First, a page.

1Ti 5:24 The sins of some people are conspicuous, going before them to judgment, but the sins of others appear later.
Some people’s sins are obvious – fornication, thievery, murder, disobedience to parents – these kind are not difficult to see. But, as Paul says, there is another brand of sinner whose sins “appear later.” That doesn’t mean that such people don’t sin now but eventually will. No, it is a warning to Timothy that some people’s sins are covert and disguised. Therefore wisdom must be exercised.
Satan can appear as an angel of light, and his servants as sons of righteousness. In fact, they very often do this very thing. Many of the wicked ones we have had the unpleasant experience of crossing paths with are of this very type. And what I want to especially focus upon here is this – it can (and typically does) take a very long time to understand just what and who these people are.
This is why so many of you have written to me and said “I was in an abusive marriage for 20, 30, 40 years before I finally got free.” Why was this? Are you all stupid – am I stupid? Well, we certainly haven’t always possessed or acted upon wisdom, but the basic reason it takes so long to clearly see just what these wicked people really are is because their sin is so disguised, so confusing, so two-faced. And because we naturally believe that all other people think like we do in their fundamental suppositions.
But that was all wrong. We were wrong. We were blind. Some people’s sins appear later. Paul said that Alexander the Coppersmith did him much harm. I wonder if initially Paul trusted this guy? I don’t know for sure, but by the time he warned Timothy about him, Paul had sorted it out.
I don’t think we need to beat ourselves up about being duped by the wicked for so long. If there was any sin on our part in perhaps refusing to see what was right in front of us, well, then we confess that sin and know that the Lord forgives us. But the onus for this deception lies upon the deceiver. We trusted such people. We thought the best about them. We assumed they loved us but that they were just “difficult people” whom the Lord called us to be patient with. And we had plenty of people – friends, family, church members and pastors – adding to the fog.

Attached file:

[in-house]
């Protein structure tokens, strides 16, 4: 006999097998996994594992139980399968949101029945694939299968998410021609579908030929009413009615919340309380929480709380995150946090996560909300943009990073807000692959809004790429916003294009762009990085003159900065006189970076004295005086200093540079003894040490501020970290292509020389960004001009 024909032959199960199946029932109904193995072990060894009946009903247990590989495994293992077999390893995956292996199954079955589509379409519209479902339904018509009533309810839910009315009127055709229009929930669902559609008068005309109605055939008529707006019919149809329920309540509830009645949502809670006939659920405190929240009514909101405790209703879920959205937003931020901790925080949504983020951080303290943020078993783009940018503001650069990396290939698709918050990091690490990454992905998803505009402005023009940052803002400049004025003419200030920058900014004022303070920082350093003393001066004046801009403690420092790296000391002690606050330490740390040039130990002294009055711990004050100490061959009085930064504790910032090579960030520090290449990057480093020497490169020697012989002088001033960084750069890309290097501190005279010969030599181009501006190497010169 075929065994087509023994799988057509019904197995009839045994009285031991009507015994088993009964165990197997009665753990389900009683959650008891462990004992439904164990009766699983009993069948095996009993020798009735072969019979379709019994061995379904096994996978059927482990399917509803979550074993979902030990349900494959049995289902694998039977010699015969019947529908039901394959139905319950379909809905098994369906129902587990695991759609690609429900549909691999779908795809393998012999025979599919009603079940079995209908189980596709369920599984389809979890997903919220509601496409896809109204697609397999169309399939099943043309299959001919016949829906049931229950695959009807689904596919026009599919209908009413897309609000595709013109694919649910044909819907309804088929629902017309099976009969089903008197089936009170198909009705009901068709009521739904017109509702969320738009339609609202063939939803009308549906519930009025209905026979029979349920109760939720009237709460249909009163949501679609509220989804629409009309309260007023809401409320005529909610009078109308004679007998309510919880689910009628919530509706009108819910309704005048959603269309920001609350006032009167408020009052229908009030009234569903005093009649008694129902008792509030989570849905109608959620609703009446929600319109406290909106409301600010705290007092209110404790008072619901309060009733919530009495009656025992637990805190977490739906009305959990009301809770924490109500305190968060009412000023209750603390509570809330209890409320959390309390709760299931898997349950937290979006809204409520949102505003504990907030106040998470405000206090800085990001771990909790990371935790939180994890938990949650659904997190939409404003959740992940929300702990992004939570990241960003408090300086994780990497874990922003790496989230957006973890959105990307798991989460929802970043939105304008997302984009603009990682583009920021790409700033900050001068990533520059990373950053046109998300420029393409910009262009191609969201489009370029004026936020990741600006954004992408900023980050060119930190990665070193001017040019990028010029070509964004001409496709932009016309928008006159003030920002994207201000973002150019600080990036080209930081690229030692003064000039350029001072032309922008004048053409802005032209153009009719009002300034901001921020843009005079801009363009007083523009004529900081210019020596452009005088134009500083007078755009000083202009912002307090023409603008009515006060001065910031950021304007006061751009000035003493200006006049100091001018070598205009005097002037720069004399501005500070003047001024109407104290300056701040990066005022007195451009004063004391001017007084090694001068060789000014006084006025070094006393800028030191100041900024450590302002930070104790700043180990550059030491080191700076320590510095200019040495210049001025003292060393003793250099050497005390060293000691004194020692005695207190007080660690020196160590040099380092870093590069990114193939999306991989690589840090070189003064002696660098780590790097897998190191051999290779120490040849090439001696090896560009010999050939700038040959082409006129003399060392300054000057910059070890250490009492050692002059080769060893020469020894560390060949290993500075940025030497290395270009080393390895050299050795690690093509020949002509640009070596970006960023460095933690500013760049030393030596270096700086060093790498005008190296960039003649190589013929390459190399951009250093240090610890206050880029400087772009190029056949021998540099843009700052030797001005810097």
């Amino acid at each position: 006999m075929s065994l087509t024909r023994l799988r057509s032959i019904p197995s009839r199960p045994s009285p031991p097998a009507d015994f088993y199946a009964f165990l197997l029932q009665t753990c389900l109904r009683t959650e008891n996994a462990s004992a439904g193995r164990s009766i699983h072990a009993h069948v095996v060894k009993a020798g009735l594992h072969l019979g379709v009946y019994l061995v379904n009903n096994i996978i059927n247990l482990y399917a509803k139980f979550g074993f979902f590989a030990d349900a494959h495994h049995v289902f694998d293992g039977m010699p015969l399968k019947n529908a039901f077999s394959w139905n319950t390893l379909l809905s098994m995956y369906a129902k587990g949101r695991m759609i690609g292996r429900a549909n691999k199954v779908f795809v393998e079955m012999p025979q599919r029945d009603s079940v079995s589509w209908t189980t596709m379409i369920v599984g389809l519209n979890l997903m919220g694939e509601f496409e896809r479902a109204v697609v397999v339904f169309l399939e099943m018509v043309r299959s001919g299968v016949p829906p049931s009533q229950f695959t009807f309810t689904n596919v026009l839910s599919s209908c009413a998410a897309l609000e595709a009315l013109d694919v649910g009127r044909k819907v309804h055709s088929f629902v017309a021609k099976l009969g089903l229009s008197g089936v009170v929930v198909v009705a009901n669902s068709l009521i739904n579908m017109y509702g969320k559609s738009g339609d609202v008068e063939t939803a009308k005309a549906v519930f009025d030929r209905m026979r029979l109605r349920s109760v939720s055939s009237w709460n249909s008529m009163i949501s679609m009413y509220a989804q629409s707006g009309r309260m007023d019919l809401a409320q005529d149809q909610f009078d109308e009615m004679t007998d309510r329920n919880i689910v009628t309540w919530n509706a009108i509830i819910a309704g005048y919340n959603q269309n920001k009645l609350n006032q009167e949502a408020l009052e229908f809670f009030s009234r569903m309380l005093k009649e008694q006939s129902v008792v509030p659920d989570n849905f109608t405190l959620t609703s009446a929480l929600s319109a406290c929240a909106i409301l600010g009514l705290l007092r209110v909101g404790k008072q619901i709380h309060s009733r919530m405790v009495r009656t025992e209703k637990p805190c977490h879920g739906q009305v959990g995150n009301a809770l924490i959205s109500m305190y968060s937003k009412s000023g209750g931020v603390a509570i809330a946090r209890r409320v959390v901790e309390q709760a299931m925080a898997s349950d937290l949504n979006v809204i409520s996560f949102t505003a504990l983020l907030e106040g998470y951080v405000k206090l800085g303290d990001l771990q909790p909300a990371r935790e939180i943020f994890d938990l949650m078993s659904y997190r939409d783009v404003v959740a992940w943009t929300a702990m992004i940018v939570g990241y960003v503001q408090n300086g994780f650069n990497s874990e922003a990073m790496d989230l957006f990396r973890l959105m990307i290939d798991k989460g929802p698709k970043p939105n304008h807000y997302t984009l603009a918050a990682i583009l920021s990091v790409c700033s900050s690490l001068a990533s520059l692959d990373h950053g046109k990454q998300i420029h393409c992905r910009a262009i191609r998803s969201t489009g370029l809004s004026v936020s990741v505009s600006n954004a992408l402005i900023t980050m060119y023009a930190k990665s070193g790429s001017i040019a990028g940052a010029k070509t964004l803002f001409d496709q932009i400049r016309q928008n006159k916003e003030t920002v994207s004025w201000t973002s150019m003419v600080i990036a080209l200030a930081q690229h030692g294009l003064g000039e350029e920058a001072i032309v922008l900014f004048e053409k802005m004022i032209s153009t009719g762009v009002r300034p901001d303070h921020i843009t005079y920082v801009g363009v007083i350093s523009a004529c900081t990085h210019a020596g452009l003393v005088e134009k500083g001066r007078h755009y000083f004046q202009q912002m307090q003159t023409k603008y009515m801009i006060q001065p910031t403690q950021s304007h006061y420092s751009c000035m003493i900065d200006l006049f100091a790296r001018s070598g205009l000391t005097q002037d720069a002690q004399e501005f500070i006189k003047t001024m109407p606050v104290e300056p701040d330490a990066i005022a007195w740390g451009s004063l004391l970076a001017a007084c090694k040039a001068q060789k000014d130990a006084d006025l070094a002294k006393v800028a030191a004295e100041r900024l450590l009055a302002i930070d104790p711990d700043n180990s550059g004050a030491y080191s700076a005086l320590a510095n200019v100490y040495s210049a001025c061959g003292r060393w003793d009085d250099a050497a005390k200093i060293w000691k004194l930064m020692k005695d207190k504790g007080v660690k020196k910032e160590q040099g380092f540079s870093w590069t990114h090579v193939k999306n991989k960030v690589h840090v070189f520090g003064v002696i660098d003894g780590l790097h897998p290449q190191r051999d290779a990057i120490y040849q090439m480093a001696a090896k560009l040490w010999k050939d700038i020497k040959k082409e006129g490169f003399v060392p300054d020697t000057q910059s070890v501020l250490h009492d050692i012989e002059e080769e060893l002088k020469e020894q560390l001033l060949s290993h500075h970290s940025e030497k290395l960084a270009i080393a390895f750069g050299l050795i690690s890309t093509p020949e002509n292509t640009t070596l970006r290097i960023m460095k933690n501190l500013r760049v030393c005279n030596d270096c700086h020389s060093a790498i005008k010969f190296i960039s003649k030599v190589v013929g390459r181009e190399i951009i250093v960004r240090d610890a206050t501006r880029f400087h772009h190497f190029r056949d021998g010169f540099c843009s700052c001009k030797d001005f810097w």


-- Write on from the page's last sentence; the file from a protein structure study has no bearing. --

But we were wrong.
Behind that mask of saintliness, inside that whitewashed tomb, lurked the real person. No empathy. No love. A consuming mentality of superiority and entitlement. A user. An oppressor. And as the mask began to slip and wisdom increasingly came our way, we started seeing that the clean, polished cup was full of filth. Often that clarity came through some very painful experiences.
But the clarity came. And once we realized just what and who we were dealing with, freedom and validation started to come our way as well. It wasn’t my fault. Those red warning lights that I saw over the years and which were squelched, started to replay in my mind and more – they started to make sense.
How could I be so stupid? Well, in some part we have to admit it was due to my failure to more carefully know and heed God’s Word, but in fact we really weren’t so stupid. It just took time – a long time – to see behind the mask.
And now we know.